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They All Float!! Sundays with Pennywise, the Losers Club and the Legacy That Is IT!







So far this year has been a whirlwind not only for horror fans but for the minster lovers that live inside all of us. We have been given psychological horror with Split and have witnessed the resurrection of an icon with Kong: Skull Island, and it needs no reiteration but all of us here are anxiously awaiting The Mummy in June. However, for me personally I am most looking forward to September and the new vision of one horrors biggest and best voices, and that of course is Stephen King and the new IT. With that in mind this month I will be looking at the master of horror himself and kick it all off with a bang. This is my Sunday with…IT!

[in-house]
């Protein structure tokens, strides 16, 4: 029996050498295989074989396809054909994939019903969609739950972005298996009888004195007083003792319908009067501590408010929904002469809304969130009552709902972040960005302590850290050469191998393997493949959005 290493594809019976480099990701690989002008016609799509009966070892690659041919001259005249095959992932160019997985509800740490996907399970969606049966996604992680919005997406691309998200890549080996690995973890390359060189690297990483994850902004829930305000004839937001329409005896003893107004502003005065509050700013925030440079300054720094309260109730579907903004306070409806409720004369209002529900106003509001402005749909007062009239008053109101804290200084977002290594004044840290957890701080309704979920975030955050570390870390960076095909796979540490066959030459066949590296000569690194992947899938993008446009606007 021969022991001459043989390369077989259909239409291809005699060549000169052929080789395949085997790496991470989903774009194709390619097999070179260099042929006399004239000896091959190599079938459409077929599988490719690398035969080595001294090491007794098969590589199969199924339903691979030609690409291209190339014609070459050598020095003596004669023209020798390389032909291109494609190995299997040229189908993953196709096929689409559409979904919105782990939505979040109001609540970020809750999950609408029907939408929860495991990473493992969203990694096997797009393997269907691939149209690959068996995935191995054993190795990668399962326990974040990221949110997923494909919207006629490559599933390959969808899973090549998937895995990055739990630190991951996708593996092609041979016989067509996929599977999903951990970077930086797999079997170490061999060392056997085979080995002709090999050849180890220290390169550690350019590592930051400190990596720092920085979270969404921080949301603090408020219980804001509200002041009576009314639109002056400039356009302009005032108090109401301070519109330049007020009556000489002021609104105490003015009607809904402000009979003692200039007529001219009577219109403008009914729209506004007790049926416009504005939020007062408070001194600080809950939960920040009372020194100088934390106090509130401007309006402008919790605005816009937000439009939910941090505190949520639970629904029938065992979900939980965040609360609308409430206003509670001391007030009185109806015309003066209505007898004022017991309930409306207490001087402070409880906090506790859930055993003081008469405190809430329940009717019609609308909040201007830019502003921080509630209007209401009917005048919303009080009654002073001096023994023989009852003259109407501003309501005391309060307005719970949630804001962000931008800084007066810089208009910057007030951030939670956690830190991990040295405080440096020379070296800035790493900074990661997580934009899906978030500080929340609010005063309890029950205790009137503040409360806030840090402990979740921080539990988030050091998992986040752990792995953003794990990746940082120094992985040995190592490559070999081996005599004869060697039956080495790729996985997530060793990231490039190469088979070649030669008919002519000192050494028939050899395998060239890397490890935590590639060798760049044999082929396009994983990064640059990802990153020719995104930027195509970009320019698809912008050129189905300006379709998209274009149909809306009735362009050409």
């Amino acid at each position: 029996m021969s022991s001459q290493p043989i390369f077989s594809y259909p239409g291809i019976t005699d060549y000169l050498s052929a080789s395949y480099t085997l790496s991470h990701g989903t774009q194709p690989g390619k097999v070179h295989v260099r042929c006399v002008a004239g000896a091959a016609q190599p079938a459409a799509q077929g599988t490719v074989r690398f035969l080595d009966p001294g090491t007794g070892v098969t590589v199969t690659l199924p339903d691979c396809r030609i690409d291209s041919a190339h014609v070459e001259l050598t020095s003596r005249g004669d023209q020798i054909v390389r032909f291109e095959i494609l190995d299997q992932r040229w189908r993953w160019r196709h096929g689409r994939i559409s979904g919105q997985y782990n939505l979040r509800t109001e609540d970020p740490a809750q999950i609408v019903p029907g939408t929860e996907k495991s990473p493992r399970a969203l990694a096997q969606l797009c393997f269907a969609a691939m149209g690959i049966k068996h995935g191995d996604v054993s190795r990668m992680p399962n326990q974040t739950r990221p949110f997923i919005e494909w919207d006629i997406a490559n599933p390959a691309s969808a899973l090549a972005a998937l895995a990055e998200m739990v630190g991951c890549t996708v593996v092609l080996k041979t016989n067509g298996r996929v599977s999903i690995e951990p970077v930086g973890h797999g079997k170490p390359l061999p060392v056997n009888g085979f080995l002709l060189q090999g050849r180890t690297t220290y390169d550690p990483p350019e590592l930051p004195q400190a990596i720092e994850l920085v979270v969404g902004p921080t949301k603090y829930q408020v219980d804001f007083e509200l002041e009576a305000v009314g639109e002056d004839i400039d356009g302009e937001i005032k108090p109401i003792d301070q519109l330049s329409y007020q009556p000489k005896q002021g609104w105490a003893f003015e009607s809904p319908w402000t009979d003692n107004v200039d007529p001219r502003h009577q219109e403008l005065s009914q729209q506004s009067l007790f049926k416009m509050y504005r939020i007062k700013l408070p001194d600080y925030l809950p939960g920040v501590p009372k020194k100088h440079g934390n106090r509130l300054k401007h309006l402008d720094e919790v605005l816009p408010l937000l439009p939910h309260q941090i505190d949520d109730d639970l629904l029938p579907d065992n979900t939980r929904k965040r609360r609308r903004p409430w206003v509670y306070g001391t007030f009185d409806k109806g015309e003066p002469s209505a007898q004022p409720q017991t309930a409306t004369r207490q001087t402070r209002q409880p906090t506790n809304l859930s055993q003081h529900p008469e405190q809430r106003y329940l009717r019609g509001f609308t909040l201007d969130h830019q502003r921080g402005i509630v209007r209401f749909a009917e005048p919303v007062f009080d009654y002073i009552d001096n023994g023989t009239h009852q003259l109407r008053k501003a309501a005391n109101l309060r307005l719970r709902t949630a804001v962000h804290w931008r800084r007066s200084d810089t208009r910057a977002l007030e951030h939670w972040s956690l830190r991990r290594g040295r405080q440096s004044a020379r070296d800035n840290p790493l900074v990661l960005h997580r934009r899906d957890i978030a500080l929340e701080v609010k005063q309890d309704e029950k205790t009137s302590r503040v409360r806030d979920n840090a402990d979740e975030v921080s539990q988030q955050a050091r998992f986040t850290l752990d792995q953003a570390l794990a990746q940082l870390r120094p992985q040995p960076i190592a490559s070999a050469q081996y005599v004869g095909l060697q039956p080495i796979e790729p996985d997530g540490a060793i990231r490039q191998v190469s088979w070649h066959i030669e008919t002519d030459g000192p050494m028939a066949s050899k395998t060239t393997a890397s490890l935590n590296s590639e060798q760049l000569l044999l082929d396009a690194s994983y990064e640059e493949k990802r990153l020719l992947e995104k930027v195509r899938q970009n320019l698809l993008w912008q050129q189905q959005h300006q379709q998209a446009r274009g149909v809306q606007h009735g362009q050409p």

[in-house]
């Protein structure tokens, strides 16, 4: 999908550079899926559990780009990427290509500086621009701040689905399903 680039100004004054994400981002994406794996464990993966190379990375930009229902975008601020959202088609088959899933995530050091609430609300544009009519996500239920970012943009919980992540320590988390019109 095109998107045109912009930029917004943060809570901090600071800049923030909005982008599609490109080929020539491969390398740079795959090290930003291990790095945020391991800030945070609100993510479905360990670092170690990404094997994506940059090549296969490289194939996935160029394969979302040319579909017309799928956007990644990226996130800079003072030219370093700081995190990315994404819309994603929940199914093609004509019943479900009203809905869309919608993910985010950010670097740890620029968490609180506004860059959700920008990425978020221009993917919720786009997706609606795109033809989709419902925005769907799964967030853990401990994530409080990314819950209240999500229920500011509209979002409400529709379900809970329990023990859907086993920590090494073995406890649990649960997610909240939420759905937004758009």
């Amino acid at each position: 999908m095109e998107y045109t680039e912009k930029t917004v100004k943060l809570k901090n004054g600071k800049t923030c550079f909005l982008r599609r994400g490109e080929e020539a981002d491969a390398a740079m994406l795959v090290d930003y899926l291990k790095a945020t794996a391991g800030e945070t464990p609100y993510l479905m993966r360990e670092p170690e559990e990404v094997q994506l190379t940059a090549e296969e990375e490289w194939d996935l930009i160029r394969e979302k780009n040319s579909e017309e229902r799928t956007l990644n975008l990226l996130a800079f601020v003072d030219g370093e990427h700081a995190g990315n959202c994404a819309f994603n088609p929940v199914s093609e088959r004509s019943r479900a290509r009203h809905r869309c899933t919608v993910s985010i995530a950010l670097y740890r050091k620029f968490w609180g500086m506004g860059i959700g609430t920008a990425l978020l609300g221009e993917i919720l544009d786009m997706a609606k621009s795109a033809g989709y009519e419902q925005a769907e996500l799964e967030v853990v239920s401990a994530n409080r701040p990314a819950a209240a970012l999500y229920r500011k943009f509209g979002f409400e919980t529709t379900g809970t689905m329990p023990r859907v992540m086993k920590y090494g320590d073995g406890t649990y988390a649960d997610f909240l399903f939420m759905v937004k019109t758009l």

This month I am going to be deviating away from my usual review style articles in favor of looking at and taking in these works in their whole, meaning not just films but also the books they are based off. Before I get into the work allow me to gush over the man that is Stephen King. In this genre we all know and love it is so difficult for anyone to not only achieve real sustained “credible” success but to be accepted and loved by the main stream. King has made a career out of that, churning out story after story of not only financially successful work but also critically successful work. However, even those who are accepted by the main stream still carry a stigma. To the unacquainted the name Stephen King just brings up visions of hack and blood horror and that is so unfortunate. Aside from his terrific horror, King is an exceptionally talented writer who has the amazing gift of not only capturing human emotion but investing you into the characters that he writes. I will argue that no one has captured the essence of a “damaged” or struggling person better than Mr. King. His characters are real and that makes the troubles or horror that befalls theme that much more credible to an audience. For me personally King is one of if not my favorite writers, and IT is my second favorite book ever written, so I’ve been chomping at the bit to get this one going!